In fact, there are 2 locations in Ottawa where people can browse and rent movies in person.
In a world of streaming, this movie rental store is still open for business
It may be a business model of a bygone era, but cinephiles can still physically browse through aisles of fantastic flicks at one of the last movie rental stores in Ottawa.
Tucked away in a small and unassuming strip mall on Kilborn Avenue in Ottawa’s south end, movie rental buffs with a keen eye will find Movies n’ Stuff.
Inside is like taking a step back in time: 12,000 movie titles (mostly DVDs) are stacked along walls. A large figurine of Darth Vader looms over customers as they browse. There’s a cardboard cutout of Uma Thurman from Kill Bill.
As you make your rental purchase, you can buy some candy and microwave popcorn.
It’s a business Peter Thompson carries on with pride. He inherited the store from his parents five years ago, who ran it for 30 years before that.
Thompson, who previously worked in sales, nearly shut it down.
“There was a pretty good backlash from people around here that said ‘Look, don’t do it, don’t do it. You know what you’re doing. Trust us, you can do it,'” he said.
“My wife and I talked about it and we decided to do it, and it was a good decision.”
In a world of streaming and free content online, most customers have abandoned in-person visits to video rental stores. Many have stopped coming in over the last 15 years, said Thompson.
‘Like going to the library’
Still, there are enough loyal customers, about a couple hundred a week, that walk through the door to keep Movies n’ Stuff steady.
“It’s like going to the library and browsing the shelves and enjoying the books that way,” said Phoebe Gowdy, who has been renting from the store for the last 10 years. “We enjoy the movies that way and we get very good advice here.”
“We actually don’t have to spend a long time browsing because he knows what we like.”
Thompson said it’s that personal touch that has people coming back. That, and not everyone enjoys paying for multiple subscription services that are going up in cost.
There’s also a fair bit of hustle involved. Thompson works with a distributor to stock his shelves with the latest or rare releases — the key to keeping up with the competition, he said.
“At night, usually I’ll lay in bed and I’ll scroll through. ‘OK what are the big foreign films? What are the good foreign films? What are the unknown foreign films? Unknown dramas out of Ireland, unknown dramas out of Britain?'”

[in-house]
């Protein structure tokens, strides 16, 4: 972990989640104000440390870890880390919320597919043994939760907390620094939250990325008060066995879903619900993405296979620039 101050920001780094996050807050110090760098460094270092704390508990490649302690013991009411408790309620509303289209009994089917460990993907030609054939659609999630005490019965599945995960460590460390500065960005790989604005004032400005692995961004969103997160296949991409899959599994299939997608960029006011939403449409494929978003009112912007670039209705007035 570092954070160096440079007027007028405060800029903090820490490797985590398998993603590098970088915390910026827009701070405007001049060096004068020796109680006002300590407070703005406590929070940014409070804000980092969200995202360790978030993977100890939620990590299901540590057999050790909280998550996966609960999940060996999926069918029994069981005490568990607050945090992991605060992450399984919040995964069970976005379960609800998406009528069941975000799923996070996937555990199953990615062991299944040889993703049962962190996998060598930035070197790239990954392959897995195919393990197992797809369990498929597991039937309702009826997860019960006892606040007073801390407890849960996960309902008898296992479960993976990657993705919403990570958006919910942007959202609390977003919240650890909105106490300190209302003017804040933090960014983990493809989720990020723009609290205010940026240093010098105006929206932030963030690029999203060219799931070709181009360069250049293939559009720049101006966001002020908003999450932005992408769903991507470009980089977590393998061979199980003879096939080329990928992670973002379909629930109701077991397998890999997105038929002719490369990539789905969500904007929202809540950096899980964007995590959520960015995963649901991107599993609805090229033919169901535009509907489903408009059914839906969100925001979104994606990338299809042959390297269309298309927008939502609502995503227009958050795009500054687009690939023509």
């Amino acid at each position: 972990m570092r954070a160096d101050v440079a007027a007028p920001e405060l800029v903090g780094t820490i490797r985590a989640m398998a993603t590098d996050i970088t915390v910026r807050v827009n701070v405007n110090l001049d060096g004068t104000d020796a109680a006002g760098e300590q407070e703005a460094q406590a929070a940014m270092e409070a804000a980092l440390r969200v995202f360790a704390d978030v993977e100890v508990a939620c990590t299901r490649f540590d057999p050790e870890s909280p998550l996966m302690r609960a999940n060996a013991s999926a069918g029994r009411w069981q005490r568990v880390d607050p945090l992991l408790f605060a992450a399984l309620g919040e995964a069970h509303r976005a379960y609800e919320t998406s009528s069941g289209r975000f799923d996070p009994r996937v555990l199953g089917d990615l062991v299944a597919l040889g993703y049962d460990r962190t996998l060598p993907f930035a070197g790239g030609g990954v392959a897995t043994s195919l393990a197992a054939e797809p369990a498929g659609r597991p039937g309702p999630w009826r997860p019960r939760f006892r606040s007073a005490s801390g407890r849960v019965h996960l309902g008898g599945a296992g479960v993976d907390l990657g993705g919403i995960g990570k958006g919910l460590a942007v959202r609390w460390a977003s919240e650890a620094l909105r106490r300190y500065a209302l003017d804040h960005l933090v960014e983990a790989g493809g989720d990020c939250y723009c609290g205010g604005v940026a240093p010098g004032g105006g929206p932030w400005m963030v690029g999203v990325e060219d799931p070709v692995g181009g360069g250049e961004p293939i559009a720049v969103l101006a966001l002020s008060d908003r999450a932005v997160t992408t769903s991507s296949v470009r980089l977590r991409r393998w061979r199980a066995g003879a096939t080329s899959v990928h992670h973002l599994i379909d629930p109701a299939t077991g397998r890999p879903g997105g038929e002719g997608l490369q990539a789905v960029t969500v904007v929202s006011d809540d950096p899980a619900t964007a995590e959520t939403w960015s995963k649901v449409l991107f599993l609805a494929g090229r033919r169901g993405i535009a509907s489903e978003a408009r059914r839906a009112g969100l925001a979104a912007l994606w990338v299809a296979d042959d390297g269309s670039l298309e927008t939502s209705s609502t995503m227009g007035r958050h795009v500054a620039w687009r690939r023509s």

“I’ll search for them until I find them.”
No sequel for video rental stores
Thompson isn’t the only one keeping the mostly forgotten tradition alive. Glebe Video International on Bank Street also offers 18,000 movie titles from a less conventional location: a church basement.
But don’t call it a comeback, according to Ottawa-based film reviewer Di Golding.
“I don’t think we’re going to see the video store back the way it was and maybe that’s OK. It’s like a perfect moment in time. It’s such a cultural thing,” she said.
Golding, who worked at Elgin Video that closed down nearly 10 years ago, believes streaming services have cemented the end of in-person rentals.
“There aren’t very many places that you can go where you can just hang out … and then you can just leave and you haven’t done anything, but your life has just kind of been changed or opened a little bit from being around the movie experience itself,” she said.
“We don’t have that anymore. You know, I find that really sad.”
While Thompson also doesn’t expect a resurgence of video rental spots, he said he’s grateful to his neighbours that come in to talk and rent movies.
“There’s some nights when it weighs on you, right? You’re thinking to yourself, ‘OK. This is a model. It’s not gonna explode. You’re not gonna become busier,” said Thompson.
“Then there are other times I feel very proud.”
ABOUT THE AUTHOR
Nicole Williams is a journalist for CBC News based in Ottawa. She has also worked in P.E.I. and Toronto. She is part of the team that won a 2021 Canadian Association of Journalists national award for investigative journalism. Write in confidence to Nicole.Williams@cbc.ca.
Credit belongs to : www.cbc.ca